Beginning Source of Transportation

Water was the primary means of transportation for the early pioneers during their first two summers in the Zeeland Colony. Provisions and household goods were shipped by flat boats from Holland and other surrounding towns. Teams of oxen were soon employed for distribution of these goods throughout the small colony and were considered to be of great importance by the colonists.

Parking Lot

Ox Teams & Wagons

Ox teams and wagons later traveled over the crude road which had been built along the Indian trail, allowing a trip to and from Grand Rapids to be made in approximately four days. The first horses were introduced into the colony in the year 1855.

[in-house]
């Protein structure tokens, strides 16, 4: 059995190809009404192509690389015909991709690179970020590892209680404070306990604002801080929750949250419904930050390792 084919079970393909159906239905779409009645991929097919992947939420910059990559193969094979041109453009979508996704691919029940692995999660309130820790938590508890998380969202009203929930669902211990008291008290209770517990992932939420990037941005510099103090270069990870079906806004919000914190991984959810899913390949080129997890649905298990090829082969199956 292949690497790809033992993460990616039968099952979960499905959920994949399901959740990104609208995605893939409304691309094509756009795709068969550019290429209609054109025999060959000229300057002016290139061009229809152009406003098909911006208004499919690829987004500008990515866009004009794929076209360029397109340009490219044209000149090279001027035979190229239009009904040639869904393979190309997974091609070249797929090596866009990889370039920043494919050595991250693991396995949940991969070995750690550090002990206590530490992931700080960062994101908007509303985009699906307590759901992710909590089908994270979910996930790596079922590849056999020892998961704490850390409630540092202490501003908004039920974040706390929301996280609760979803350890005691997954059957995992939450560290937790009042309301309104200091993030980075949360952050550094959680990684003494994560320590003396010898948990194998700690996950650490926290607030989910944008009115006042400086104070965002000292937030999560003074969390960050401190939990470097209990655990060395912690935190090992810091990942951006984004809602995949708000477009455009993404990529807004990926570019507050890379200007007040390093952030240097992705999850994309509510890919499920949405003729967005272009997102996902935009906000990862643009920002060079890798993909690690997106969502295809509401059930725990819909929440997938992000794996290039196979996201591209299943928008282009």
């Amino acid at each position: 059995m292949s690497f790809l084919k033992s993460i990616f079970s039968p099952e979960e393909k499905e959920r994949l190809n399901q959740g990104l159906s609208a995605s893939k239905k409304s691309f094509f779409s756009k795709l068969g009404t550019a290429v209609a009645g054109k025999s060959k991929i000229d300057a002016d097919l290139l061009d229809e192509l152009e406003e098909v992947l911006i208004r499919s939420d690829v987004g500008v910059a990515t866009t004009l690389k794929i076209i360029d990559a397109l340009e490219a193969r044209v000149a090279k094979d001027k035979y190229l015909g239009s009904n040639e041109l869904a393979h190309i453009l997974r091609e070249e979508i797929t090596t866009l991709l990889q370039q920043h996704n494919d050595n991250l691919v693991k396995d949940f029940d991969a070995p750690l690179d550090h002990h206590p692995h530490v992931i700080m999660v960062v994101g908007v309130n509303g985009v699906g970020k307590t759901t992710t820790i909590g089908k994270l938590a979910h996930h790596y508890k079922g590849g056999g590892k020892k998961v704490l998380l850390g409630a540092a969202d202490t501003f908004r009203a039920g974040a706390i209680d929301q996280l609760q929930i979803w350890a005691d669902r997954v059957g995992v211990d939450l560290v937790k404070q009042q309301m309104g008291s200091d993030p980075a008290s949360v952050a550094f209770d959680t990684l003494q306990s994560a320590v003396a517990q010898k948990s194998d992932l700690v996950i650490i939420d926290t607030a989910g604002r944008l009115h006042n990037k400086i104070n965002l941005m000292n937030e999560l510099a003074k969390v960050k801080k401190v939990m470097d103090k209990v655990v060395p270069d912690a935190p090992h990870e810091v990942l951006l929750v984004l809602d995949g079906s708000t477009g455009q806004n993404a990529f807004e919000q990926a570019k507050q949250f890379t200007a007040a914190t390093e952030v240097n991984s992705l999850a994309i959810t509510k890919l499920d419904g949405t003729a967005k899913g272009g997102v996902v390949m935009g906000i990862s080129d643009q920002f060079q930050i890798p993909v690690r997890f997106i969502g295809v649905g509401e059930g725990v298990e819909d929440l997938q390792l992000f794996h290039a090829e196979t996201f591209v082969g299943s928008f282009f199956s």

Railroad Construction

In 1897, with the steady advancement of transportation, the construction of rails for the streetcar and the interurban became more than just a dream. By October of 1901, the tracks had been laid through Zeeland and the first regular service to Grand Rapids had begun.

Moving to Automobiles

With the growing number and improved quality of the roads, the automobile quickly became the more desired means of transportation. John Veneklasen, part owner of the Zeeland and Hamilton Brick Yards, was the first Zeelander to own a private car - with many others to follow.

Retiring the Interurban

With the increasing popularity of the automobile, a new era was introduced. After 25 years, the interurban had been rendered obsolete. In November of 1926, the interurban bell was silenced and the rumble of its wheels was stilled.